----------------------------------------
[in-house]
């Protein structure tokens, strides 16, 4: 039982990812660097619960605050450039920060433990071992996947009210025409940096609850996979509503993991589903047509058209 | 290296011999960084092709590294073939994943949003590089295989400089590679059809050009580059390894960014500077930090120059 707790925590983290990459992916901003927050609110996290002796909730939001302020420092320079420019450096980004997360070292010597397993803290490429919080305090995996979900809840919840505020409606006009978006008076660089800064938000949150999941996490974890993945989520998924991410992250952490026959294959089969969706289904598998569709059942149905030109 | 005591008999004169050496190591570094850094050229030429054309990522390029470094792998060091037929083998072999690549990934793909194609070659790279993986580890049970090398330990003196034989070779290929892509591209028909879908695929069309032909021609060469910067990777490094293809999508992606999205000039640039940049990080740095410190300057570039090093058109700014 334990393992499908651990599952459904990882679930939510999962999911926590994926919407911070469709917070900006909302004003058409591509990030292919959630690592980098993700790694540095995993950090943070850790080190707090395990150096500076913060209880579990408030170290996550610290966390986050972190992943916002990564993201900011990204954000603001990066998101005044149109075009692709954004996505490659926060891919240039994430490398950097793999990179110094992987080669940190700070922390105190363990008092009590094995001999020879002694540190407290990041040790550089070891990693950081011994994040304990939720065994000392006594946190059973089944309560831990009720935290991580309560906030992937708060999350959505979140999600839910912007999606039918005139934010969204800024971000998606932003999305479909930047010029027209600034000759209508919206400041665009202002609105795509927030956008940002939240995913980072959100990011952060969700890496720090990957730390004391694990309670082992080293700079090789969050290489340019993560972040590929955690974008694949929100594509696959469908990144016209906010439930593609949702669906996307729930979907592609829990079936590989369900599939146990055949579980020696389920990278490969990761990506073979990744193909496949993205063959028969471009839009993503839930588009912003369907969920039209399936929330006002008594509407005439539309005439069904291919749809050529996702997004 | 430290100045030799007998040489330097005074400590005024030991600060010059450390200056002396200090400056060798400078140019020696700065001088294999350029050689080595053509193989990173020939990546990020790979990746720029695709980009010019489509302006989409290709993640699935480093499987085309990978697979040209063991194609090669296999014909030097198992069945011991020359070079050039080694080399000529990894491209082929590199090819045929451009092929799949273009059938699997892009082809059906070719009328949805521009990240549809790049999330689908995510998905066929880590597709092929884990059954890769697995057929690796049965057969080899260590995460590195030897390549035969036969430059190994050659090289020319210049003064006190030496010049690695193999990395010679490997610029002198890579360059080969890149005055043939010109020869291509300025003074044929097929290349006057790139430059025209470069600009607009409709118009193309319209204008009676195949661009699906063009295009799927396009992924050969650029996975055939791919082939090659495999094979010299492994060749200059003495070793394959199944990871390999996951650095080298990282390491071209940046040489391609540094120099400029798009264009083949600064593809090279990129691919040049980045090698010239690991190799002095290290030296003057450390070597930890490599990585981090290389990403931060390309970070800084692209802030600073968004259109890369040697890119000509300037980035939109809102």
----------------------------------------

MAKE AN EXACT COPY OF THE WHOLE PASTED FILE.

[in-house]
């Protein structure tokens, strides 16, 4: 039982990812660097619960605050450039920060433990071992996947009210025409940096609850996979509503993991589903047509058209 | 290296011999960084092709590294073939994943949003590089295989400089590679059809050009580059390894960014500077930090120059 707790925590983290990459992916901003927050609110996290002796909730939001302020420092320079420019450096980004997360070292010597397993803290490429919080305090995996979900809840919840505020409606006009978006008076660089800064938000949150999941996490974890993945989520998924991410992250952490026959294959089969969706289904598998569709059942149905030109 | 005591008999004169050496190591570094850094050229030429054309990522390029470094792998060091037929083998072999690549990934793909194609070659790279993986580890049970090398330990003196034989070779290929892509591209028909879908695929069309032909021609060469910067990777490094293809999508992606999205000039640039940049990080740095410190300057570039090093058109700014 334990393992499908651990599952459904990882679930939510999962999911926590994926919407911070469709917070900006909302004003058409591509990030292919959630690592980098993700790694540095995993950090943070850790080190707090395990150096500076913060209880579990408030170290996550610290966390986050972190992943916002990564993201900011990204954000603001990066998101005044149109075009692709954004996505490659926060891919240039994430490398950097793999990179110094992987080669940190700070922390105190363990008092009590094995001999020879002694540190407290990041040790550089070891990693950081011994994040304990939720065994000392006594946190059973089944309560831990009720935290991580309560906030992937708060999350959505979140999600839910912007999606039918005139934010969204800024971000998606932003999305479909930047010029027209600034000759209508919206400041665009202002609105795509927030956008940002939240995913980072959100990011952060969700890496720090990957730390004391694990309670082992080293700079090789969050290489340019993560972040590929955690974008694949929100594509696959469908990144016209906010439930593609949702669906996307729930979907592609829990079936590989369900599939146990055949579980020696389920990278490969990761990506073979990744193909496949993205063959028969471009839009993503839930588009912003369907969920039209399936929330006002008594509407005439539309005439069904291919749809050529996702997004 | 430290100045030799007998040489330097005074400590005024030991600060010059450390200056002396200090400056060798400078140019020696700065001088294999350029050689080595053509193989990173020939990546990020790979990746720029695709980009010019489509302006989409290709993640699935480093499987085309990978697979040209063991194609090669296999014909030097198992069945011991020359070079050039080694080399000529990894491209082929590199090819045929451009092929799949273009059938699997892009082809059906070719009328949805521009990240549809790049999330689908995510998905066929880590597709092929884990059954890769697995057929690796049965057969080899260590995460590195030897390549035969036969430059190994050659090289020319210049003064006190030496010049690695193999990395010679490997610029002198890579360059080969890149005055043939010109020869291509300025003074044929097929290349006057790139430059025209470069600009607009409709118009193309319209204008009676195949661009699906063009295009799927396009992924050969650029996975055939791919082939090659495999094979010299492994060749200059003495070793394959199944990871390999996951650095080298990282390491071209940046040489391609540094120099400029798009264009083949600064593809090279990129691919040049980045090698010239690991190799002095290290030296003057450390070597930890490599990585981090290389990403931060390309970070800084692209802030600073968004259109890369040697890119000509300037980035939109809102």